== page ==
Also in Germany, when Loki is attacking the crowd, Black Widow flies in and orders him to stand down… while she aims her weapons into the crowd. And what are we expecting to happen here? Is there a chance that the guns will work or that he will actually stand down? What is her goal here?

Despite the fact that most of the people in the movie have been seen reading the Shield files, nobody seems to know who Thor is when he shows up. Strange.

The Thor/Iron Man fight is nothing short of stupid. It seems like a fan film at this point, because there is no use for this scene at all, aside from a fanboy desire to see the two of them (and Captain America eventually) get into a spat. Meanwhile, Loki goes completely unguarded. It’s a good thing he wanted to be captured, because he could have easily escaped here. This scene adds nothing to the movie and makes all involved seem like morons.

When the Avengers find out that Shield was designing weapons, they are all offended. How does this make sense? Captain America is military, so should have no issue with weapons to be used against a strong enemy. Iron Man is a weapon of mass destruction in and of himself! And Thor throws destructive lightning around like it’s nothing! Why would any of these people be offended by the idea that human would design weapons to be used against enemies that have proven stronger than them over and over again in the past?

And the whole “nuclear options don’t work” line is stupid. Nukes ended WWII, whether you see it as good or bad, it happened. And mutually assured destruction kept another world war from breaking out a couple of decades ago. Nuclear options work… which is why we try so hard to keep our enemies from getting them.

Thor seems to think that fighting is petty, which is silly for that character.

During the fight on the ship, Fury has to tell a navigator how to steer the ship. This is just sad.

The movie is entirely dependent on the incompetence of the good guys. In fact, it seems like most of the fights in the movie were good vs. good! They fought themselves more than the bad guy. If they could do their jobs, the movie could have been cut down to a half hour sitcom episode.

The security on the ship is just horrible. Despite the fact that there are countless extras playing Shield agents, none of them seem to have any weapons, or any ability to actually do anything… except play video games. Only the people with speaking lines seem to do anything. It’s just odd.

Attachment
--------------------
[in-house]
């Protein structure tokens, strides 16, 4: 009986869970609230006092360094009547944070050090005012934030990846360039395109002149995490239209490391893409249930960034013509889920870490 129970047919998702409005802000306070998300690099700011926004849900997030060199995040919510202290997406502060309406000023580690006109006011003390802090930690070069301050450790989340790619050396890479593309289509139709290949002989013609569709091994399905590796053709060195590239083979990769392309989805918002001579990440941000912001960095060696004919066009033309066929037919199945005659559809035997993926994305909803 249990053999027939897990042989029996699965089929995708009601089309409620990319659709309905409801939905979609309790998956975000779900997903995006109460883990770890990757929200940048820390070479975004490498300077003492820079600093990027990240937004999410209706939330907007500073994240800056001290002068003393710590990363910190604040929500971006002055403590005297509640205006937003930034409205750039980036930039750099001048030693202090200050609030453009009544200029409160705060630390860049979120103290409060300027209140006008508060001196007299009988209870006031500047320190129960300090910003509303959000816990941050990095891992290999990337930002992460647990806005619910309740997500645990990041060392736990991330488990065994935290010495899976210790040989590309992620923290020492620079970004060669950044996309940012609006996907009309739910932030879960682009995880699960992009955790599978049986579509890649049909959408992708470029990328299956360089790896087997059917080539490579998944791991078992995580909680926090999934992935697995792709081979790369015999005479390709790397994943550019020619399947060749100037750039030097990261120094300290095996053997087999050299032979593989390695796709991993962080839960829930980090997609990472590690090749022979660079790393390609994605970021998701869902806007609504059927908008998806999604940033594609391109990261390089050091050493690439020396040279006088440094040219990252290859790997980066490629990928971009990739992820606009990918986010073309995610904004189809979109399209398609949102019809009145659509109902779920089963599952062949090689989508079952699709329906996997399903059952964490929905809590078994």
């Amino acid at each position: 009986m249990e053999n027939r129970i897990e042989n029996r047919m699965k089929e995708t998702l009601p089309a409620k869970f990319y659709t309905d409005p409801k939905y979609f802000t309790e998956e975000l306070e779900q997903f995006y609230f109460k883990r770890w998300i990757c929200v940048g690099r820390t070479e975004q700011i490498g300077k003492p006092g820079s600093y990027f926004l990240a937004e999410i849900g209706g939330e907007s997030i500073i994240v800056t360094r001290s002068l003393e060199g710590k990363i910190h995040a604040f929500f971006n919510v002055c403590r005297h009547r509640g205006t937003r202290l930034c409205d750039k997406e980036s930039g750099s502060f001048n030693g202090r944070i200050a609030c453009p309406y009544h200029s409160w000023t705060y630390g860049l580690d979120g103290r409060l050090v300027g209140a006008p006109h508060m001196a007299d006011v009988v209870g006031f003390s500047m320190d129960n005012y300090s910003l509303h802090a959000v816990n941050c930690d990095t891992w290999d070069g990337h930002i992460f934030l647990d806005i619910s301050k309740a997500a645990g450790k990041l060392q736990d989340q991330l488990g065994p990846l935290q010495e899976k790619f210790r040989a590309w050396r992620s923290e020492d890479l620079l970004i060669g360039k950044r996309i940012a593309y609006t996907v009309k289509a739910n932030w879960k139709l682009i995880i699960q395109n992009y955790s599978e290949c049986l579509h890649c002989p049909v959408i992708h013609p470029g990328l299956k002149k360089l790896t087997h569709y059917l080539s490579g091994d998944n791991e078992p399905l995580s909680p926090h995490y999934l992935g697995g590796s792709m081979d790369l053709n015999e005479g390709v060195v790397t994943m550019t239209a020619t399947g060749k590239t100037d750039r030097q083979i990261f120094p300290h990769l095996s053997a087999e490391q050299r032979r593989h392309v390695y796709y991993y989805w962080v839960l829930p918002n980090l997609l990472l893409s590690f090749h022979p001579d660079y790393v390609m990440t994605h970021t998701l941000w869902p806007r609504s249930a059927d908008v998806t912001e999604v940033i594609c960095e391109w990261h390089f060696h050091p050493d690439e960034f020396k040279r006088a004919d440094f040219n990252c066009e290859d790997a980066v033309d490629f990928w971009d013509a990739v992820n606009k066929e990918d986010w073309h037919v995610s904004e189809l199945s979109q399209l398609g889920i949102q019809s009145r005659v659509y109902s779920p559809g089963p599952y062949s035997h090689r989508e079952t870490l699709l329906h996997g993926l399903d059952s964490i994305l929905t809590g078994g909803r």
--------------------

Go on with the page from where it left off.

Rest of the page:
Why do people bother to shoot at the Hulk? Are they trying to make him even more mad? And when he is on a rampage, why doesn’t he actually kill anyone? He attacks, attacks, attacks, but people are miraculously undamaged.

When Carlson approaches Loki with the weapon, why does he engage him in conversation, rather than use the element of surprise to take the mother f—- out? At this point, Carlson deserves to die.

But why would Carlson’s death rally the Avengers. Most of them had little or no interaction with him. How many people died during that attack? Why should he be the one who matters to them?

Tony Stark is a genius, right? So, why would it take him so long to realize that the bad guys would be using his own tower, which is really the only place that they could go through with their plan?

Loki tosses Tony out the window. Mid-air, his suit comes and he puts it on. Right before he slams into a crowd of people (who are standing there, waiting for him to fall on them), he rockets into the sky… with rockets powerful enough to stop his fall and propel him upward, and yet don’t burn the crap out of the people who are only a couple of feet beneath them. What technology is that?

As the alien dudes pour out of the portal and invade New York, they seem to be trying to avoid killing anyone. They shoot everything in sight, except for the people!

And during the attack, as things are crashing and things are exploding, it is strange how the damage only seems to effect the surface of the buildings. I think one building actually fell, while the others just had dings taken out of them or windows broken… this when suffering major explosions which should have blown them apart.